Wednesday, June 07, 2006

Mt. Manaro is full of surprises!

A lake atop Mt. Manaro on the South Pacific island of Ambae has changed color from blue to bright red, puzzling scientists in the island nation of Vanuatu. Mt. Manaro, one of four active volcanos in the nation, has been showing signs of erupting for the second time in 122 years.
"We are still ... trying to understand this change of color in the lake from blue to red," geology and mines department director Esline Garae said this week from Vanuatu's capital, Port-Vila. She said two scientists on Ambae Island were monitoring Lake Vui as well as seismic activity on the 5,000-foot Mt. Manaro.

Mt. Manaro last erupted in November, forcing half of the island's 10,000 inhabitants to evacuate. An 1884 eruption killed scores of villagers.

New Zealand volcanologist Brad Scott said Lake Vui's color was "quite a spectacular red," but what had caused it "is the $64,000-question."

He said water samples from the lake would help determine what was happening in the crater and below it.

Vanuatu, formerly the New Hebrides Islands, is made up of 13 main islands located about 1,400 miles east of Australia.

UNDERSEA CREATURES: Odd animals growing in gulf; oil rigs headed there
Some 200 miles from shore and more than a mile below the surface of the Gulf of Mexico, researchers are exploring a cold, dark world inhabited by bizarre creatures that feed on toxic chemicals seeping out of the sea floor.

The scientists are racing to catalog strange undersea communities of tubeworms and giant mussels because the deepwater neighborhoods on the fringes of the Outer Continental Shelf are the next frontier for the oil and natural gas industry's drilling rigs.

"The oil and gas business is moving out into very deep water," said Harry Roberts, a Louisiana State University marine geologist, "People want to know what the sea floor is like and what are the oil companies damaging or are they being responsible citizens and staying away from these communities we're studying."

The U.S. Minerals Management Service plans to use the research to guide offshore drilling in the Gulf of Mexico.

Although communities of chemosynthetic animals were first seen in the Gulf of Mexico in 1984, little is known about these bottom-dwelling critters at depths below 3,280 feet.

Unlike plants that use photosynthesis to convert sunlight into life-sustaining fuel, chemosynthetic microorganisms convert hydrogen sulfide, methane or ammonium into organic compounds.
The tiny chemical factories perform their energy-conversion trick inside larger deepwater organisms like tubeworms and mussels, providing their hosts with necessary nutrition.

Both hosts and guests are found only in harsh seabed locations where methane and oil seep from underground deposits directly into the sea floor sediment.

GLOBAL ITCHING: Climate change could mean more poison ivy

If warmer temperatures, rising sea levels and the increased risk of severe weather haven't gotten you concerned about global climate change, maybe this will.

A Duke University study has shown that poison ivy may become more of a problem as the concentration of the greenhouse gas carbon dioxide increases.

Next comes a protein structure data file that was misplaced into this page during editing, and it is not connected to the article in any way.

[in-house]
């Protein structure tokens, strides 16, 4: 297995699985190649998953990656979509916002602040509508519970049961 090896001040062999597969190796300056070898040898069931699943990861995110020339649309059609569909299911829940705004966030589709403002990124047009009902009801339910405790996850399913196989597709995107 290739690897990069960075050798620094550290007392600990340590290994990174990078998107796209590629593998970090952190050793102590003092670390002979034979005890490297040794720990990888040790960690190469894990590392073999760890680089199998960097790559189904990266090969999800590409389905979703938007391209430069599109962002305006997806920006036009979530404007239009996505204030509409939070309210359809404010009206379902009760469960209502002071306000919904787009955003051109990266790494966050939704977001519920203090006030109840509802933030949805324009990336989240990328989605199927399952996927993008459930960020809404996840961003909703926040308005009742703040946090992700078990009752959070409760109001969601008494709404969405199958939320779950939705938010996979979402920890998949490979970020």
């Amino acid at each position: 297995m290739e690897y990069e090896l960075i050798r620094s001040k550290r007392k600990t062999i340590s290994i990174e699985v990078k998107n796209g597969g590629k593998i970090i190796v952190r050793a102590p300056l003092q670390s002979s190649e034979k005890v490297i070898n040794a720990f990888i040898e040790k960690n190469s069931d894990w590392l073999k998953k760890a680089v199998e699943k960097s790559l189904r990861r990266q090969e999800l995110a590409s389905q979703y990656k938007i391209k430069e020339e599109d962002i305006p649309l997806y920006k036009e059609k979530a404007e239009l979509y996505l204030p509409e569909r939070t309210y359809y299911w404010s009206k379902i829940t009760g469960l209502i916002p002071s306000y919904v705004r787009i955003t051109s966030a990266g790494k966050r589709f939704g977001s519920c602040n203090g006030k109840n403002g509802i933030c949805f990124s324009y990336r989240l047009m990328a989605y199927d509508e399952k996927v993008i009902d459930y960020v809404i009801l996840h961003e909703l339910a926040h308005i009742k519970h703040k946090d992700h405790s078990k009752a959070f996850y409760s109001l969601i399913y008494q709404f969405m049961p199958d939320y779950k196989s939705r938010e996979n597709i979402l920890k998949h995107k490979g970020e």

The study, by Jacqueline Mohan, now at Harvard, and colleagues from Duke and other institutions, was conducted over six years at Duke's Forest-Atmosphere Carbon Transfer and Storage center, which consists of forest plots that allow carbon dioxide levels to be controlled. It is being published this week in the Proceedings of the National Academy of Sciences.

Earlier studies had shown that some vines grew faster in elevated carbon dioxide conditions.
Elevated CO2 levels increase photosynthesis, which, because vines grab hold of other plants and don't need much support tissue, can go into producing even more photosynthesizing tissue.

At Duke, the researchers studied poison ivy growth under CO2 levels matching those forecast for the middle of the century. They found that over five growing seasons, plants grown under increased CO2 weighed about 60% more than control plants. The increase was greater than it was for woody plants in similar experiments.

The Duke research also showed that CO2 levels affected the production of urushiol, the rash-inducing oil that puts the poison in poison ivy. Plants grown in elevated CO2 levels produced more of the unsaturated version of this compound than control plants. And the unsaturated form is more allergenic.

FUNGUS SPREADERS: Waterborne infection killing off amphibians

Populations of certain frogs and other amphibians are plunging around the world, and an aquatic fungus has been implicated in the die-offs.

The fungus, Batrachochytrium dendrobatidis, infects the skin and kills either by releasing toxins or by blocking the intake of water and oxygen through the skin. Some species are only mildly affected; others can be wiped out by the disease.

Scientists aren't sure how the fungus has spread, but a study by Trenton W.J. Garner of the Zoological Society of London and colleagues gives a clue. Even though it shows no symptoms of fungal infection, the North American bullfrog, Rana catesbeiana, is a carrier.

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